As 2023 draws to a close many are looking ahead to what promises to be a big year in European Union politics.
With the EU elections set for June 2024, the bloc’s institutions will have to wrap up their work in the coming few months before the European Parliament begins a fresh round of negotiations on creating a new European Commission.
Before taking the plunge, it is worthwhile recapping some of the highlights – or scandals, really – of the last full year of the EC under its President Ursula von der Leyen.
Here are a few favourites from the Brussels Signal staff looking back over 2023:
- Where are the texts, Ursula?
Our first scandal is a carry-over from the COVID pandemic. And it’s a question of how exactly von der Leyen negotiated contracts with Pfizer to buy in excess of €35 billion worth of vaccines for the entire EU.
It just so happened that von der Leyen was close friends with Pfizer CEO Albert Bourla and appeared to make the EU’s deal with him in what seemed to many to be a personal capacity via calls and text messages.
In 2021, The New York Times asked the see those texts on the grounds of transparency – and was refused.
In January 2023, the US newspaper took the EC to the Court of Justice of the European Union, where the case sits to this day.
Von der Leyen twice dodged taking part in public Q-and-A sessions in front of the European Parliament this year. On one occasion, she avoided that by only answering questions from the heads of the Parliament behind closed doors.
Eyebrows were also raised over her handling of the pandemic. Of particular concern to many was the fact that her husband Heiko von der Leyen is the medical director of Orgenesis Inc. This company was deeply involved in the production of COVID vaccines and is believed to have received millions in EU money.
Requests for the contracts and negotiation papers between the EU and “Big Pharma” have been equally worrying to outside observers, with MEPs being handed documents that were completely blacked out.
- Hey, leader, leave those wolves alone!
A pet project for von der Leyen has been what many see as a crusade of vengeance for her late pony Dolly who was sadly attacked and killed by a wolf known only by its assigned code GW950m.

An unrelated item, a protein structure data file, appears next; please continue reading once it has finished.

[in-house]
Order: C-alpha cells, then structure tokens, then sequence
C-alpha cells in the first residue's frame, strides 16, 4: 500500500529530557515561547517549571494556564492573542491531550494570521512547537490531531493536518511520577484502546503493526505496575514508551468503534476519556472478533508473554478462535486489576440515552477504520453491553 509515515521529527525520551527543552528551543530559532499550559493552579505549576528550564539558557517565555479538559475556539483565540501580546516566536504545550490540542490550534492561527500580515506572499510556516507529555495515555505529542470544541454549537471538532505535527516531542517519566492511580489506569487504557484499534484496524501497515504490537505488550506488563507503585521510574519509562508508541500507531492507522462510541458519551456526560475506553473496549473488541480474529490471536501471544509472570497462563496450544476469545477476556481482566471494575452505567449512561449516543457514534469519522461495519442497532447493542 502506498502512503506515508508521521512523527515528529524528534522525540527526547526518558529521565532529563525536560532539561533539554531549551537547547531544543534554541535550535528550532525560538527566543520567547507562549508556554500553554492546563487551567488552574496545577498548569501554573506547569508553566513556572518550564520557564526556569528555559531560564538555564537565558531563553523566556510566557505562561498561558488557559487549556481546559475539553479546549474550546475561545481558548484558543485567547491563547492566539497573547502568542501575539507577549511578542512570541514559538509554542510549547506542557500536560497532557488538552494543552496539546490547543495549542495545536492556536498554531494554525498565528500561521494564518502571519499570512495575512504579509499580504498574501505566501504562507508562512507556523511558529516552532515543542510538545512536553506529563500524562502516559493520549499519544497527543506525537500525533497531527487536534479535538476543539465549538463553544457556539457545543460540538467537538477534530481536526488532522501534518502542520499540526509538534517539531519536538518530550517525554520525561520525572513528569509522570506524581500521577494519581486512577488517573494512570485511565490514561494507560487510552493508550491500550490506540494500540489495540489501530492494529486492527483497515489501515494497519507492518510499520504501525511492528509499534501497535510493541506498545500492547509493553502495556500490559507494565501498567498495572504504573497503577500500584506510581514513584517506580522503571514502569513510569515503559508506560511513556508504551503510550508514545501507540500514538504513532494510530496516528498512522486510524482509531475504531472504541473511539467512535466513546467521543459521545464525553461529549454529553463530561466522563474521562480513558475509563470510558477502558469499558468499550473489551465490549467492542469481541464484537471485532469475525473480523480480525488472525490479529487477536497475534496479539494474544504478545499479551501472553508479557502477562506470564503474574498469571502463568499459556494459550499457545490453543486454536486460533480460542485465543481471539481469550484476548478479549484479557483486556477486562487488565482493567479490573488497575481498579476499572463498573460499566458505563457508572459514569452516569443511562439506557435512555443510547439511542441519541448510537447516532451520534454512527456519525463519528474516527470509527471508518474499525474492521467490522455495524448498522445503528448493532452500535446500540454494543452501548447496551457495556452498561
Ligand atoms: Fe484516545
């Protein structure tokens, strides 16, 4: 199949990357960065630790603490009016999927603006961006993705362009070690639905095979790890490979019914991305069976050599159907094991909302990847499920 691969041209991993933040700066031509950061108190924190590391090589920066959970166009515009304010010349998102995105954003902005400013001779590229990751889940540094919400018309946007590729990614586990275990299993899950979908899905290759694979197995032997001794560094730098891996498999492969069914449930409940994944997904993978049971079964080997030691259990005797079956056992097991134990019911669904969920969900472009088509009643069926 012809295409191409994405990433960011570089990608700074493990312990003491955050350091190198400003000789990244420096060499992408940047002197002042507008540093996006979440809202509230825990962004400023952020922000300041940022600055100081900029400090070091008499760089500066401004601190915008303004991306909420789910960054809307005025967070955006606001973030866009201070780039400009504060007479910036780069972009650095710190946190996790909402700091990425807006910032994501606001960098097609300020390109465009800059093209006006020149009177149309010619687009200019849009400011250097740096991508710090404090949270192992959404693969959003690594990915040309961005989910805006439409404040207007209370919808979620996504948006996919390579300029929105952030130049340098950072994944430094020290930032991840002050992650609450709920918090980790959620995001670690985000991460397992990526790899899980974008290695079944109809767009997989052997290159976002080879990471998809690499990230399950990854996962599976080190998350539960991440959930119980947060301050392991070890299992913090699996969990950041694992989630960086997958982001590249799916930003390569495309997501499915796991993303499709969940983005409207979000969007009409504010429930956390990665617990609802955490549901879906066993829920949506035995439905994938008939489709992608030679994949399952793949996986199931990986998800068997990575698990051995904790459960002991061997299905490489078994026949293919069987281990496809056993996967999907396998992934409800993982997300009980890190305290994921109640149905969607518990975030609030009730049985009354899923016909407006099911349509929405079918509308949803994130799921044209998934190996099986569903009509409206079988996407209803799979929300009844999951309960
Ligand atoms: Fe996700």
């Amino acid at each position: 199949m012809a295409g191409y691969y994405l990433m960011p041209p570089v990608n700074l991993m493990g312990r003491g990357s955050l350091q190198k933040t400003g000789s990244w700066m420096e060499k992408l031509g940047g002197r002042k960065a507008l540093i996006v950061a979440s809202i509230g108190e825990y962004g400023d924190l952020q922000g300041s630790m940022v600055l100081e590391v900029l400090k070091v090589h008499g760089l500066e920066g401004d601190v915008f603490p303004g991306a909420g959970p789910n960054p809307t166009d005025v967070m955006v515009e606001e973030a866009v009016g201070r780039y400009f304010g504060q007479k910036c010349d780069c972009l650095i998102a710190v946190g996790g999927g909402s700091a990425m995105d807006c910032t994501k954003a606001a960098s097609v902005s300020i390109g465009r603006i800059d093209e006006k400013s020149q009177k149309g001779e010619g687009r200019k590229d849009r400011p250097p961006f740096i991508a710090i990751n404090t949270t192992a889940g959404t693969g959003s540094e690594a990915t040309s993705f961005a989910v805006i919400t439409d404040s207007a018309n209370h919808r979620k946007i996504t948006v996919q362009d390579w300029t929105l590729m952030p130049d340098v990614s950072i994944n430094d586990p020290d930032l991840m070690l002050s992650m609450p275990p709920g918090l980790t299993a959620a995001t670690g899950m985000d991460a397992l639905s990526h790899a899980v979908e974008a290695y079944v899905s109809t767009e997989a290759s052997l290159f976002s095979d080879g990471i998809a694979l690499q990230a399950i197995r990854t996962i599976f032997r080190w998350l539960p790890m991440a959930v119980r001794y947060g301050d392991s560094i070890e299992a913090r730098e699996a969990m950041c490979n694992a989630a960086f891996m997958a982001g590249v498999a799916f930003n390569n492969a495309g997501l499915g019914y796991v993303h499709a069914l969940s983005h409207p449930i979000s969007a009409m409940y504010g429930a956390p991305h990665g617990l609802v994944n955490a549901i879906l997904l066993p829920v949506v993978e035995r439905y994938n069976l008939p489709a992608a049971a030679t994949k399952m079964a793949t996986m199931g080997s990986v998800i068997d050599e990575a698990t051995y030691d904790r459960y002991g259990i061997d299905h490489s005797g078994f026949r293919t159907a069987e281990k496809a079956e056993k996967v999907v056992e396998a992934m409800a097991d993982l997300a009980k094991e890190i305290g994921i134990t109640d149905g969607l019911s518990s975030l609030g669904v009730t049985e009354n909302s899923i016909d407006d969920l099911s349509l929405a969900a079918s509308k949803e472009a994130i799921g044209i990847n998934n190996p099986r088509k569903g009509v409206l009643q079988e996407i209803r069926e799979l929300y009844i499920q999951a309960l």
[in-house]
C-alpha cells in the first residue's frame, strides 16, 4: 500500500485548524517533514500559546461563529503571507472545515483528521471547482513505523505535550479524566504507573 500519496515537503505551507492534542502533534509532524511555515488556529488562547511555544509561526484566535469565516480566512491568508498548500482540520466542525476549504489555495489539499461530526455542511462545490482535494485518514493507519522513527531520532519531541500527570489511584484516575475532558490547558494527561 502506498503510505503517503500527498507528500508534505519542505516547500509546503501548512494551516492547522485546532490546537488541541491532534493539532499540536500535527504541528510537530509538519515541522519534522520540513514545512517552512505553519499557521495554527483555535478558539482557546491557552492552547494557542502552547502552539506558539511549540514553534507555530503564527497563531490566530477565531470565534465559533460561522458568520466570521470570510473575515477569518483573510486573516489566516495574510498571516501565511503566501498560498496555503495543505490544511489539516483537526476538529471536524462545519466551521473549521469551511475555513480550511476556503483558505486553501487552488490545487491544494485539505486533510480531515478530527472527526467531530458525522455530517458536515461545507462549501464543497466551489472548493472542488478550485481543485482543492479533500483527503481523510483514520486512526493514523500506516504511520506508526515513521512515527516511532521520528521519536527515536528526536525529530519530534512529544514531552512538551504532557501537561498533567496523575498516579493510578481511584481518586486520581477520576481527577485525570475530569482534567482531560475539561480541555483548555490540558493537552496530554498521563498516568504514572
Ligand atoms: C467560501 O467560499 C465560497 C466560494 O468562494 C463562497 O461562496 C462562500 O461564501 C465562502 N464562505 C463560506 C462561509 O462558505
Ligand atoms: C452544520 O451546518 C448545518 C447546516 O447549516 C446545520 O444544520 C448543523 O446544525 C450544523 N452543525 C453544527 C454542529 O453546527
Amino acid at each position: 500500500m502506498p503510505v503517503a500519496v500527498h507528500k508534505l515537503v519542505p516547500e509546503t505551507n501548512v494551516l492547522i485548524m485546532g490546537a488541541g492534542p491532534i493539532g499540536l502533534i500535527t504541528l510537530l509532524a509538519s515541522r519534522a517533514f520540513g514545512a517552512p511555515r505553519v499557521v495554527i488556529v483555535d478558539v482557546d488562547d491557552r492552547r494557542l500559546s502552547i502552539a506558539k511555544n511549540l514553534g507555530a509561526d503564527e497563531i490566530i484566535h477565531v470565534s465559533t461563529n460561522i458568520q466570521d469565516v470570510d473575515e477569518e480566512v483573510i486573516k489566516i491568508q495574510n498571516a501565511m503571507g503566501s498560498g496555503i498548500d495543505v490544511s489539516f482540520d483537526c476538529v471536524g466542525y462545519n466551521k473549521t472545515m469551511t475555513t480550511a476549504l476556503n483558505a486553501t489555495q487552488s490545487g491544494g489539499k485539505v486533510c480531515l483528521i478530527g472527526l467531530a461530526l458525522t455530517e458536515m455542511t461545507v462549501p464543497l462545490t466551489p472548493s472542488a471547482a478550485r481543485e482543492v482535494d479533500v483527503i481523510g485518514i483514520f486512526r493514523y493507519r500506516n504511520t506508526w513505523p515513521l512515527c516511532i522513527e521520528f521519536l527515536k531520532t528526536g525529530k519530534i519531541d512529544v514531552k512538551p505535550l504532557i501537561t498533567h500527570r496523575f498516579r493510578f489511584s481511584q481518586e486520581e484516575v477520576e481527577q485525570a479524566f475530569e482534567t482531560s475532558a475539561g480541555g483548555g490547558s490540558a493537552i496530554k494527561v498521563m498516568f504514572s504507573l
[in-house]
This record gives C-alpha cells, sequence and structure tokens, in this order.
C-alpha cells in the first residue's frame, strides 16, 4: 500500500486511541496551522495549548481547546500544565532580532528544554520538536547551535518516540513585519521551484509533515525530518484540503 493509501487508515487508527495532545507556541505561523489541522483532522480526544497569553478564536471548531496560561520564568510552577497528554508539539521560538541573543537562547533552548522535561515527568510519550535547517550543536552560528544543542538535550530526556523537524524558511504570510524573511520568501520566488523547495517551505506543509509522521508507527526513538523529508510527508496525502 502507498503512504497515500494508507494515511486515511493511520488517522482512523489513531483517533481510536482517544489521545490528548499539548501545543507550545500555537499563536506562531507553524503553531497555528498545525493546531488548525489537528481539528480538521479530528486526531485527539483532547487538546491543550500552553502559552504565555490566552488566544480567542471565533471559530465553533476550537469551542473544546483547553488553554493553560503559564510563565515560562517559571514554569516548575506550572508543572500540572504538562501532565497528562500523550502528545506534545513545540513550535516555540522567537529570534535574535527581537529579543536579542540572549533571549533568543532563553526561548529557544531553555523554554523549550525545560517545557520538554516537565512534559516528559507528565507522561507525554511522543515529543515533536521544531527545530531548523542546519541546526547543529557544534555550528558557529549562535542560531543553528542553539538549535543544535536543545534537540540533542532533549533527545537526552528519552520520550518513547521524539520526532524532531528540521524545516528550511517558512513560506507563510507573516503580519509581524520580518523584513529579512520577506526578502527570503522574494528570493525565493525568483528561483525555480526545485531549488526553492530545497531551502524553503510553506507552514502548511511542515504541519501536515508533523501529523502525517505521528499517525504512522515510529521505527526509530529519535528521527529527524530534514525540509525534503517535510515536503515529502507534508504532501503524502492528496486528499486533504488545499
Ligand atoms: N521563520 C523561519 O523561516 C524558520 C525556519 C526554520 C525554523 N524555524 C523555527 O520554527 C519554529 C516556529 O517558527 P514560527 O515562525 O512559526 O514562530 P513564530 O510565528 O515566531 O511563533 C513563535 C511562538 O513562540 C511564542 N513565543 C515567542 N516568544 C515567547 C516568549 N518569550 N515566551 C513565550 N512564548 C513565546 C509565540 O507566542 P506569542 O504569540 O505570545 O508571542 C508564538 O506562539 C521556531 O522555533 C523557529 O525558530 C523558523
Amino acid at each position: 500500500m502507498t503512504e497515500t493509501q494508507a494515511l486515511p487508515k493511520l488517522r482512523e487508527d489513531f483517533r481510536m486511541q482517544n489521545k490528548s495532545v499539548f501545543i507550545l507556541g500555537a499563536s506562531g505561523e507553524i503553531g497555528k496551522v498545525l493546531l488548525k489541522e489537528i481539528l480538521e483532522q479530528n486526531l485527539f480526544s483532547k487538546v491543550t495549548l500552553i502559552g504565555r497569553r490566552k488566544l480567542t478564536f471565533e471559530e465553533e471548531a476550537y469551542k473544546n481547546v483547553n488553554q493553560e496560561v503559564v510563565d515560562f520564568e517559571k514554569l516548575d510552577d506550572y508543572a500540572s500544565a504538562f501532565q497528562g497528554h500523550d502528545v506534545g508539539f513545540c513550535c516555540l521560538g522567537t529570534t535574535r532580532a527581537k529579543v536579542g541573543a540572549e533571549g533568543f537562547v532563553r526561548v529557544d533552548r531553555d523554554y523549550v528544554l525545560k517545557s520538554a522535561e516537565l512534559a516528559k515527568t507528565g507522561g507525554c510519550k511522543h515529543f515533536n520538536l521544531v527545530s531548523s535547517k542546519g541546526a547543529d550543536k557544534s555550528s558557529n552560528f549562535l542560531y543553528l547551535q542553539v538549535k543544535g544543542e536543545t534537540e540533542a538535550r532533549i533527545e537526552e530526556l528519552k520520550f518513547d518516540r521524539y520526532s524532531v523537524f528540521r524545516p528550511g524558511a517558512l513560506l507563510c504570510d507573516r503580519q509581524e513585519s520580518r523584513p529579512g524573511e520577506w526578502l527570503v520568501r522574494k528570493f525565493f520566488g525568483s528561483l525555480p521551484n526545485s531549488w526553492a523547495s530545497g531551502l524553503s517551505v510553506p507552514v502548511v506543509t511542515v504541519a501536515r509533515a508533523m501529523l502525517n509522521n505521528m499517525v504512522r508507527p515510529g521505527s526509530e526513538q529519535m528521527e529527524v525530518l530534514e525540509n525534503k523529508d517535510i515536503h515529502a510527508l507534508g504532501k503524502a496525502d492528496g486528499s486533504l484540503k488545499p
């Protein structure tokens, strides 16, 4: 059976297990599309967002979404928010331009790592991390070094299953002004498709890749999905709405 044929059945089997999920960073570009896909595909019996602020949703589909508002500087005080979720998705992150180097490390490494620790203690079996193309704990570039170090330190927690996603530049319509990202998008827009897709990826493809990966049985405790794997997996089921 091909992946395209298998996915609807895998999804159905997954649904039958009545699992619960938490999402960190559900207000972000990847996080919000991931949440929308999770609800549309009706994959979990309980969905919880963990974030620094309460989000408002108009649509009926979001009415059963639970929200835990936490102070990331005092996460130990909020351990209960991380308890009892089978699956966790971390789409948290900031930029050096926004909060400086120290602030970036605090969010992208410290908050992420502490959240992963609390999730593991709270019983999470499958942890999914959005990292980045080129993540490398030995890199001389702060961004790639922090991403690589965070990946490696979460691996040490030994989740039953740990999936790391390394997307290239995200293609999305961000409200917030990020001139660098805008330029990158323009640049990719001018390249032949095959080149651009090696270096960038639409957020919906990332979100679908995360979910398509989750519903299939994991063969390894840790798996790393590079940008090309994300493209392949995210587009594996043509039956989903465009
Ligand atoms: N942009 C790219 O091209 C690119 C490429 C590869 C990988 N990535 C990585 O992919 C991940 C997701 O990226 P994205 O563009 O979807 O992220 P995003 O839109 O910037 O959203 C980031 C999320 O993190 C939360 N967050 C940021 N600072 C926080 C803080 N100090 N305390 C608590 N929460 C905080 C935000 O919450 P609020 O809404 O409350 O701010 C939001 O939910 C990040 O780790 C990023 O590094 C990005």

Well, perhaps it was not a “pet” project…
Still, it seems coincidental that the EC has suddenly taken a keener interest in “managing” the EU’s wolf population. Here at Brussels Signal we covered the EC President’s receptiveness to farmers lobbying for a cull of the animals.
Most recently, von der Leyen announced the EC would push for weaker protections for wolves, arguing that their populations have become “too high”.
- Why yes, the recovery money is being well spent – just trust us!
In the Spring of 2023, the European Court of Auditors, one of the bloc’s main anti-corruption watchdogs, announced that there was virtually no way of knowing if tens of billions of euros from the EU’s COVID recovery package hadn’t been misspent or lost to corruption.
After the EC gave the money to Member States, it simply relied on those Member States to prove themselves with their own reports that EU taxpayers’ money was not being squandered in any way. It seemed a case of: “Your honour, I have investigated myself and found myself not guilty.”
Court of Auditors President Tony Murphy said the EC’s “short-sighted planning” had created “an accountability gap”, meaning there was and still is no knowing how many millions have vanished into a black hole.
No account of the EU’s year could be complete without the pièce de resistance of alleged EU corruption: Qatargate!
In December 2022, the headlines in Europe shouted the news that Belgian police had conducted a number of raids across Brussels involving several MEPs belonging to the centre-left S&D Group and their family members.
Perhaps the loudest of these related to one of the leading suspects, Greek MEP Eva Kaili.
Prosecutors allege that suspected MEPs received bribe money and gifts from Qatar, Morocco and Mauritania in exchange for granting those countries influence over EU political decisions and policy making. More than a year later, with several arrested and in excess of €1.5 million seized, the case has dissolved into a quagmire of allegations and counter-allegations.
Initially, Italian MEP Antonio Panzeri, the alleged ring-leader of the corruption circle, took a plea-bargain deal with the Belgian police and pinned much of the blame on Kaili and her partner Francesco Giorgi, as well as fellow Italian MEP Andrea Cozzolino and Belgian MEP Marc Tarabella.
Kaili claims she has been made a scapegoat in favour of another MEP called Maria Arena. While Panzeri maintained that Arena was not involved in the corruption ring, his claims were brought into question when a photo surfaced of him and Arena on holiday in Rome. Some commentators speculated that the two MEPs were “perhaps more than just friends”.